Veterans May Now
Salute the Flag
U.S. Veterans May Now Salute Old Glory
U.S. veterans may now salute the flag, thanks to the efforts of U.S. Senator Jim Inhofe (R-Okla.). Inhofe's Senate Bill 1877 passed by unanimous consent, clarifying U.S. law to allow veterans and servicemen not in uniform to salute the flag. Previous law (US Code Title 4, Chapter 1) states that veterans and servicemen not in uniform should place their hand over their heart without clarifying whether they can or should salute the flag.
The new legislation removes the confusion and makes it clear that veterans and service members not in uniform may render the military salute.
"The salute is a form of honor and respect, representing pride in one’s military service," Senator Inhofe said. "Veterans and service members continue representing the military services even when not in uniform.
"I look forward to seeing those who have served saluting proudly at baseball games, parades, and formal events. I believe this is an appropriate way to honor and recognize the 25 million veterans in the United States who have served in the military and remain as role models to other citizens. Those who are currently serving or have served in the military have earned this right, and their recognition will be an inspiration to others."
We're pleased to report that provision was included in the Defense Authorization Act of 2008, signed by President Bush in January. Here is the language, taken directly from the Act:
SEC. 594. CONDUCT BY MEMBERS OF THE ARMED FORCES AND VETERANS OUT OF UNIFORM DURING HOISTING, LOWERING, OR PASSING OF UNITED STATES FLAG.
Section 9 of title 4, United States Code, is amended by striking 'all persons present' and all that follows through the end of the section and inserting the following: 'all persons present in uniform should render the military salute. Members of the Armed Forces and veterans who are present but not in uniform may render the military salute. All other persons present should face the flag and stand at attention with their right hand over the heart, or if applicable, remove their headdress with their right hand and hold it at the left shoulder, the hand being over the heart. Citizens of other countries present should stand at attention. All such conduct toward the flag in a moving column should be rendered at the moment the flag passes.'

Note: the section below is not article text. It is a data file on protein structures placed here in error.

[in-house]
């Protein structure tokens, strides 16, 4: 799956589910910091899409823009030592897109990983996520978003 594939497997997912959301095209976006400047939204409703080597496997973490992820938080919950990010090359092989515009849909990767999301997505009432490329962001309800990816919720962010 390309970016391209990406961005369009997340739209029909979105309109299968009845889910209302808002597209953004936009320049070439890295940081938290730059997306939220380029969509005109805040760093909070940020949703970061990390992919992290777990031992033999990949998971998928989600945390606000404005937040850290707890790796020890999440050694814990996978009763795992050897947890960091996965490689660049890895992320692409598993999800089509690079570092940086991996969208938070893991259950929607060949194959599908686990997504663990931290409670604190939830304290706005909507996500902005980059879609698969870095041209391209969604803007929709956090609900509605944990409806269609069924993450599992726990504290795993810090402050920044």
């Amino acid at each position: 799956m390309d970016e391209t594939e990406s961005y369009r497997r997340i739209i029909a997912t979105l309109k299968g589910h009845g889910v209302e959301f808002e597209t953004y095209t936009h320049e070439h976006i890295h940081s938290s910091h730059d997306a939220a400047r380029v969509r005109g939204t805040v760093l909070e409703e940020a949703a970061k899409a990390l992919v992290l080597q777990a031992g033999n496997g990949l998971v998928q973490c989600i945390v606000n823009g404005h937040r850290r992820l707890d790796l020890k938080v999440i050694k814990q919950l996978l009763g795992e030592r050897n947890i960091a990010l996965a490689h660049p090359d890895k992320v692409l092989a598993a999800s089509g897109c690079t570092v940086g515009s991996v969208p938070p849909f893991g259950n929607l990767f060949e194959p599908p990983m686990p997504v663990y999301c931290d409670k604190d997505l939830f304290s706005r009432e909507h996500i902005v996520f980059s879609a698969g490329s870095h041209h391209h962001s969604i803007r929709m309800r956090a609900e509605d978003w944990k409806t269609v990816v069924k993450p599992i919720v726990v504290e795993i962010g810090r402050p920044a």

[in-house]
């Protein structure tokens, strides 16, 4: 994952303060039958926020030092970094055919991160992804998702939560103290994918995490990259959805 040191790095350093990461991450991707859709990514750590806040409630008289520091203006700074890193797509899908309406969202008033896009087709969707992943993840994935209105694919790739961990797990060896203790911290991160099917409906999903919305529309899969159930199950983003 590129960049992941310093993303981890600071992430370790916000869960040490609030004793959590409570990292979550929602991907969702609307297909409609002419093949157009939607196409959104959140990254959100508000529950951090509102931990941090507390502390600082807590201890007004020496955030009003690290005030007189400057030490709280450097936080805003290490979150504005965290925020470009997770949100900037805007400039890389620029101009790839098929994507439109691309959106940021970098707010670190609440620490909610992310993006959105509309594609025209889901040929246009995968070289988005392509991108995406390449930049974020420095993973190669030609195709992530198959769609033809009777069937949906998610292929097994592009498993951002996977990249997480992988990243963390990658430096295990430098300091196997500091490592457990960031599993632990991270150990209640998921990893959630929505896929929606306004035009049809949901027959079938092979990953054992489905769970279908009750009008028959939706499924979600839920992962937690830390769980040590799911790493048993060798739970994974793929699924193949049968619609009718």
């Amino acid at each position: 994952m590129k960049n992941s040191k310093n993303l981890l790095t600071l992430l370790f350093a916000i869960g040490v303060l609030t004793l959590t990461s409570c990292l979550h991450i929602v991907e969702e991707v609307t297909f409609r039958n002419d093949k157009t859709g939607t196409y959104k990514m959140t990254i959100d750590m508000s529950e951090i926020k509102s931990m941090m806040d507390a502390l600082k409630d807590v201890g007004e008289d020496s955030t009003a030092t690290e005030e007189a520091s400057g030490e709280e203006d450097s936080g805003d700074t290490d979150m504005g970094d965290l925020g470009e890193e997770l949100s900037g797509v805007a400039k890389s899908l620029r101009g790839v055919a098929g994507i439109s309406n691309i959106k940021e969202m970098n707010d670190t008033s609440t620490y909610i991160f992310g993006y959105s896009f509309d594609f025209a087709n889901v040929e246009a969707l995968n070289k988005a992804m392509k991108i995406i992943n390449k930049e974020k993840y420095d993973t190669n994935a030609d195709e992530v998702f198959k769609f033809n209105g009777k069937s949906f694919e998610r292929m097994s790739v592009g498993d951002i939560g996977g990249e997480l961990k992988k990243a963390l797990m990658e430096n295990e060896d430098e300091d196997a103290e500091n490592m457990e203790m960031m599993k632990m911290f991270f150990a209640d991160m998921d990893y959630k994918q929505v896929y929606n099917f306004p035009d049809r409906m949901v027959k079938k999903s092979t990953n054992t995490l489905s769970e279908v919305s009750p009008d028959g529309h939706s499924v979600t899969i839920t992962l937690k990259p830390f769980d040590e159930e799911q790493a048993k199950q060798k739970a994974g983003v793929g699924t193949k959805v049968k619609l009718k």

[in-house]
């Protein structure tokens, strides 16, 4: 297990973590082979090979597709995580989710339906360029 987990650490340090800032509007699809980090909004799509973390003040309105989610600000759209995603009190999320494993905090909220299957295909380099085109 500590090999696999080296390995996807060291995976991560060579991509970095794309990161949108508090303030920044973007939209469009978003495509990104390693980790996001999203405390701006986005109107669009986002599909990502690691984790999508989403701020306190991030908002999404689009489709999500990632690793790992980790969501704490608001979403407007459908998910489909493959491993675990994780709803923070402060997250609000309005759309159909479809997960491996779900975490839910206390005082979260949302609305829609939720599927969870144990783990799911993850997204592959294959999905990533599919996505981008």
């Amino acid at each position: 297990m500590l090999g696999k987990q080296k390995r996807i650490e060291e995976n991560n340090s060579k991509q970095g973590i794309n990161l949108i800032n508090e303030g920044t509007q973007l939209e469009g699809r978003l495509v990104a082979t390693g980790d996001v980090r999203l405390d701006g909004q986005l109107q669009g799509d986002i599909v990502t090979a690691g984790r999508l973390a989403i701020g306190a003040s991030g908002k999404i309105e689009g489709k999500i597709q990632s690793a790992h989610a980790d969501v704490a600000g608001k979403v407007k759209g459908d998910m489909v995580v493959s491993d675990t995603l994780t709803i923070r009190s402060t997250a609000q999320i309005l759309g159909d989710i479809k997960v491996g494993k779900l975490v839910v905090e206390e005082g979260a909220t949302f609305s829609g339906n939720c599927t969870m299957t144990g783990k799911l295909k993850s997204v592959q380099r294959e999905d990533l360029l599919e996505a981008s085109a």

So there you have it. To many veterans and service members not in uniform, it "feels" disrespectful to not render the salute they are accustomed to when the flag is presented. The new legislation explicitly gives them the option to do so.
Now, when you are in a public place, such as a parade or ball game, and you see civilians saluting the flag, at the appropriate time, take a moment to thank them for their service.
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Questions or Comments?
We think this is a piece of legislation whose time has come. We know it feels a bit uncomfortable for veterans to NOT render a salute when the American flag is presented.
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Indoor Salute Not rated yet
Recently, at the opening of a board meeting, one of the Directors decided to display a full military salute during the Pledge of Allegiance. …
Honoring Veterans Not rated yet
As a member of the US Veterans' Corps, I am thrilled that we once again have the honor, duty, and privilege, to salute our country's colors, to which …
Salute the Flag Indoors? Not rated yet
I believe this is a good thing but have to ask -- Does this mean a veteran should salute the flag INDOORS?
I was taught one does not salute indoors …
Honor the Flag Not rated yet
I think it is great that veterans can now honor the flag in this way.
Now if we could only have parents teach their kids to stand and face the Stars …
Veterans Saluting the Flag Not rated yet
I am a proud veteran of the 9th infantry division, U.S. Army.
I do not think it is appropriate to salute when not in uniform. I feel that that honor …
Non-US Citizen Veterans Not rated yet
So, according to this ACT, what are non US citizen Veterans to do? Are non-US citizen servicemen or women free to do as they wish? Stand at attention only, …
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